Gavin pathross likes his Americano at a specific strength, with exactly 2.8 shots of espresso, an order that human baristas find it difficult to get right. But the baristas at Ratio, his new coffee shop in Shanghai, are anything but human. Customers specify, order and then pay for their coffee via their smartphones. A robot arm then grinds the beans, pumps shots of espresso and then carries out the rest of the work. The robot can supply water and then coffee at any ratio desired—hence the shop’s name. Once it has prepared the beverage, it passes the finished product to a human waiter for serving.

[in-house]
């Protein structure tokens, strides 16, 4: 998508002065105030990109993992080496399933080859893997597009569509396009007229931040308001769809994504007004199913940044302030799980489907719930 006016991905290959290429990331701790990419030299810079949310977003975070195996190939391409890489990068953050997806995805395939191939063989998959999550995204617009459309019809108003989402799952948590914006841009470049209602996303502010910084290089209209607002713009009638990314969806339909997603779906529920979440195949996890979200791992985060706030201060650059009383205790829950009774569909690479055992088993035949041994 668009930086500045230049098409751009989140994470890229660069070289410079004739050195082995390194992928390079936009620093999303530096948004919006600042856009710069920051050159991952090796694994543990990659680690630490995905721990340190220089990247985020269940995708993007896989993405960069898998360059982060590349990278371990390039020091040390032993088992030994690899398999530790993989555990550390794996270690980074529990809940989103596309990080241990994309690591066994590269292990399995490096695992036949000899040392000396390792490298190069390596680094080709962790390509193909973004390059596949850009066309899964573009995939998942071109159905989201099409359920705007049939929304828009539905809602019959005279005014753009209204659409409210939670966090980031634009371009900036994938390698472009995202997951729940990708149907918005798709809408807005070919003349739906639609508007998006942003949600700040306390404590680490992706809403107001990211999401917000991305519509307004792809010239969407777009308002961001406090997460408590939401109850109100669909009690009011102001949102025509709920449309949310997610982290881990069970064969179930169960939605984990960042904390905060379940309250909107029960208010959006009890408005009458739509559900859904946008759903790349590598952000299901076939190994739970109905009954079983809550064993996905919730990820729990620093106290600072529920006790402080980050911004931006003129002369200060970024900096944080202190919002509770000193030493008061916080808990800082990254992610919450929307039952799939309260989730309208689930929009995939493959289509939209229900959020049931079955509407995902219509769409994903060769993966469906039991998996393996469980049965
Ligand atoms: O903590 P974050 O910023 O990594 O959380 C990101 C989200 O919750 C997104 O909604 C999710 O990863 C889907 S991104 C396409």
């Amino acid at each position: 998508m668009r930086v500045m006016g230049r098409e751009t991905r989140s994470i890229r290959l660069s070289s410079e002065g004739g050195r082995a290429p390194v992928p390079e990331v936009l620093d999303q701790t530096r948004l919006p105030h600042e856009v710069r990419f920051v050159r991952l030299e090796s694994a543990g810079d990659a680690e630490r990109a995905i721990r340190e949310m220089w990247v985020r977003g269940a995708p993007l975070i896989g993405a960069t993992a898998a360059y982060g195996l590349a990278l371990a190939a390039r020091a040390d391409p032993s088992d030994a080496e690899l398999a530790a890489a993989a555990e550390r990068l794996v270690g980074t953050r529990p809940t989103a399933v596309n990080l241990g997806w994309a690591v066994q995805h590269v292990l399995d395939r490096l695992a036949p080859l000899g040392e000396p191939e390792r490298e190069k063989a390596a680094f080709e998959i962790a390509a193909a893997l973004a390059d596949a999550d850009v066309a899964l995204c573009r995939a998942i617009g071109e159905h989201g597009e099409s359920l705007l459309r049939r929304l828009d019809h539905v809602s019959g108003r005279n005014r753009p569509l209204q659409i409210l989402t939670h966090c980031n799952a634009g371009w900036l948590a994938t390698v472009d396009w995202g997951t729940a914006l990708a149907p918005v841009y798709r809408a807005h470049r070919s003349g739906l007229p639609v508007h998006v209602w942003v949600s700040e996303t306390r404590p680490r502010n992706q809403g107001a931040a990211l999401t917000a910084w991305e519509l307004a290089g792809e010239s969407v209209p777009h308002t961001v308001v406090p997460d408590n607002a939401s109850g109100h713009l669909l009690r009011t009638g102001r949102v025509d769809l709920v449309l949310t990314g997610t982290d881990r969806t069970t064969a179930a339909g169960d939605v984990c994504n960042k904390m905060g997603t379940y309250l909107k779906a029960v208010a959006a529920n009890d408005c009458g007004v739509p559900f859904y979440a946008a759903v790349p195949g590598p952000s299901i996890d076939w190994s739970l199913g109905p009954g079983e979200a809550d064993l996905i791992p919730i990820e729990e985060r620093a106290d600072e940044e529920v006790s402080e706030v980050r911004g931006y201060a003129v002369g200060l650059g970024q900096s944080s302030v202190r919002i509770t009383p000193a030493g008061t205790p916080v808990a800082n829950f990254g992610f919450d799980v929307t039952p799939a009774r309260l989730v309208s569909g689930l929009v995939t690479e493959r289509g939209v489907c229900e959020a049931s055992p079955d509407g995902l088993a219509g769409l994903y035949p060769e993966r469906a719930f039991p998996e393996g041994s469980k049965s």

Ratio’s robot baristas are part of a trend. Hamburger joints and other fast-food providers are starting to be robotised in some places. Now it is the turn of cafés. Mr Pathross’s Shanghai shop is, at the moment, a one-off. But yet Coffee Haus is a professional system intended for deployment in airports, offices and other high-volume destinations. It is the brainchild of Chas Studor, founder of Briggo, a firm in Austin, Texas. Under his guidance Briggo’s engineers have designed a device that is definitely a couple of metres tall, 4 metres across, and can turn out one hundred cups an hour.